The small intestine ends with the muscular ileum that empties into the large colon and cecum, collectively called the "hindgut." Foals become hindgut fermenters at about three to four months of age. The cecum in the horse serves as a blind but large fermentation sac located on the right side of the abdomen. The large colon also originates there at the junction of the ileo-cecal-colic valve, a favorite site for tapeworms. The cecum and colon are significant fermentation processing plants, with the large colon starting on the right, circling forward toward the diaphragm then going along on the left, folding upward and back on itself, before again going forward then passing back over to the right side to end with the junction to the small colon.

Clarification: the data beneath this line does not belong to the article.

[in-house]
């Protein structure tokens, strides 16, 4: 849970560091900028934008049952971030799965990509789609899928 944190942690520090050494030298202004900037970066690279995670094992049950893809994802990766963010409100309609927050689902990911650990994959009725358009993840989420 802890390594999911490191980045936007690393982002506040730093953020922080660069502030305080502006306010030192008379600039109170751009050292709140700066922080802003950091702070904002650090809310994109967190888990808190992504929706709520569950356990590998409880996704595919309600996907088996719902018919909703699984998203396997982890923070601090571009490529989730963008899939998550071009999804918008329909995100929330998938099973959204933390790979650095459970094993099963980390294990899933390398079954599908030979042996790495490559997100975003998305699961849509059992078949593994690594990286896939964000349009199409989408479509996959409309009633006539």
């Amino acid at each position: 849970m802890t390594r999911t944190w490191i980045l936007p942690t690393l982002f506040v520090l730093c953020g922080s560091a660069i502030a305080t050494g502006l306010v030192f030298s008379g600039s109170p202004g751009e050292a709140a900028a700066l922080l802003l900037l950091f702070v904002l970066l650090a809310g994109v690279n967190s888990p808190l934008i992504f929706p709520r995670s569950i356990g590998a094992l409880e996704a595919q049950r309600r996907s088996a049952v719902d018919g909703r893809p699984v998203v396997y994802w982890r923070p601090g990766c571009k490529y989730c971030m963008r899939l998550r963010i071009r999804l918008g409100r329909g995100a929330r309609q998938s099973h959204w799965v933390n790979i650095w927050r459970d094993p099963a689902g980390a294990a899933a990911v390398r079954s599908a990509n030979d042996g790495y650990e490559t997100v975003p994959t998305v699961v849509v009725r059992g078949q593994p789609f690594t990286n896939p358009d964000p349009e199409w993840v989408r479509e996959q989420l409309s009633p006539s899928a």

The large colon is a major fluid resorption area and the small colon is where the fecal balls are formed. The large colon is about 35 feet long with a large diameter, and it is followed by the small colon and rectum, which make up about 12 feet in length. Obviously, the journey for that oat kernel was significant--it traveled more than 150 feet in a few hours or less--and is completed out the rectum and anus usually as a digested hull of the original oat kernel.

Listening to Your Horse's Abdominal Sounds